It couldn’t have been better timed, but UMG (Universal Music Group) has decided to overreach and abuse their power just as the debate about SOPA is picking up. SOPA (Stop Online Piracy Act) is a bill up for vote that if passed would be among the most heavy handed and unreasonable anti-piracy laws on the planet – and that from a country that is supposed to be among the most free.
More information can be found here: http://fightforthefuture.org/ or here http://en.wikipedia.org/wiki/Stop_Online_Piracy_Act (or just about anywhere else with a simple web search), but the key is this – it would give the US Dept. of Justice and companies that hold copyrights (like UMG) to get court orders against websites that are accused of using or hosting copyright infringing content. This bill would entrust these wholly untrustworthy copyright holders with the right to censor the internet, and would criminalize the infrastructure of the web as we know it.
The recent actions by UMG against Megaupload only underscore this danger. Megaupload posted a music video for which they owned all of the rights – the music, the celebrity appearances, everything. But UMG forced a takedown from YouTube using the power they already have from the existing DMCA (Digital Millenium Copyright Act), which is actually much weaker than SOPA would be. Megaupload contested the takedown, but after being reinstated, the video was immediately taken down again by UMG leaving Megaupload with little recourse.
What we see here is a vindictive abuse of power because UMG are not fans of Megaupload’s business model, but that has nothing to do with the legality of the song they posted. This is an example of how censorship powers given to corporations will act – as thehill.com describes it, as “a domestic ‘kill switch’ on First Amendment freedom in the fastest-growing corner of the marketplace of ideas.”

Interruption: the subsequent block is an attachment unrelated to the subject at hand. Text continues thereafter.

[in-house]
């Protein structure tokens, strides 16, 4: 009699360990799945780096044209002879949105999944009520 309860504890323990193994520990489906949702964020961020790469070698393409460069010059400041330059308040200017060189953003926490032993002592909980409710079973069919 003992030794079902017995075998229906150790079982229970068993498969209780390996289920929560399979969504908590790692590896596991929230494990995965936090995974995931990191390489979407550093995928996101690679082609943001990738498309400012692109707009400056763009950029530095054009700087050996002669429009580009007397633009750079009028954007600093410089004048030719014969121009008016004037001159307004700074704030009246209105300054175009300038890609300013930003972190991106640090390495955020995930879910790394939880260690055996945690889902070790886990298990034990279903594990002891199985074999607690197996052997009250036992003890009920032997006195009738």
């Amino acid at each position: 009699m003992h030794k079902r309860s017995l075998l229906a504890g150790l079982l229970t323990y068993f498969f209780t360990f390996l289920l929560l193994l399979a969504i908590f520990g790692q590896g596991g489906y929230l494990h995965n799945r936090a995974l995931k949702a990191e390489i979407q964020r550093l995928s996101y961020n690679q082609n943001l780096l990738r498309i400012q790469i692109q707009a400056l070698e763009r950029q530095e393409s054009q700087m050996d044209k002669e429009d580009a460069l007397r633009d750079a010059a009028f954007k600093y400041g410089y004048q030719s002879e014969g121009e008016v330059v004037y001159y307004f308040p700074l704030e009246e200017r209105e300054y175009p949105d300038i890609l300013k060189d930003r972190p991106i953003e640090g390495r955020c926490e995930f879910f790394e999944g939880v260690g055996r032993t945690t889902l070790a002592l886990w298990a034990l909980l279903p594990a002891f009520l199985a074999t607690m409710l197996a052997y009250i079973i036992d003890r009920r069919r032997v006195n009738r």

Passing SOPA and giving this power to groups who have already displayed willingness to flaunt their abuse of power is a recipe for disaster. And the bill itself is the product of backward thinking and intellectual protectionism so out of date as to have been from a bygone era. Allowing the dinosaurs in congress to do the bidding of the dinosaurs at the major media conglomerates is a mistake any way you try to examine it.
But this abuse of power is really just the tip of the iceberg in terms of how this will impact the web. SOPA doesn’t just criminalize sites that host copyright infringing content, it also criminalizes linking to those sites, essentially “criminaliz[ing] linking and the fundamental structure of the Internet itself,” according to Eric Schmidt – Google CEO. This is a criminalization of the intermediaries equivalent to arresting the mailman who unknowingly delivers something illegal or forcing the Postal Service to inspect and violate the privacy of all mail senders rather than targeting mechanisms at those who are actually breaking the law.
Here at JESS3 we work for the internet, and if you’re reading this, then it’s likely that you do as well. It’s time to make sure that we make noise when the openness and freedoms inherent to the web are threatened. Educate yourself, and then see if you can educate those around you.
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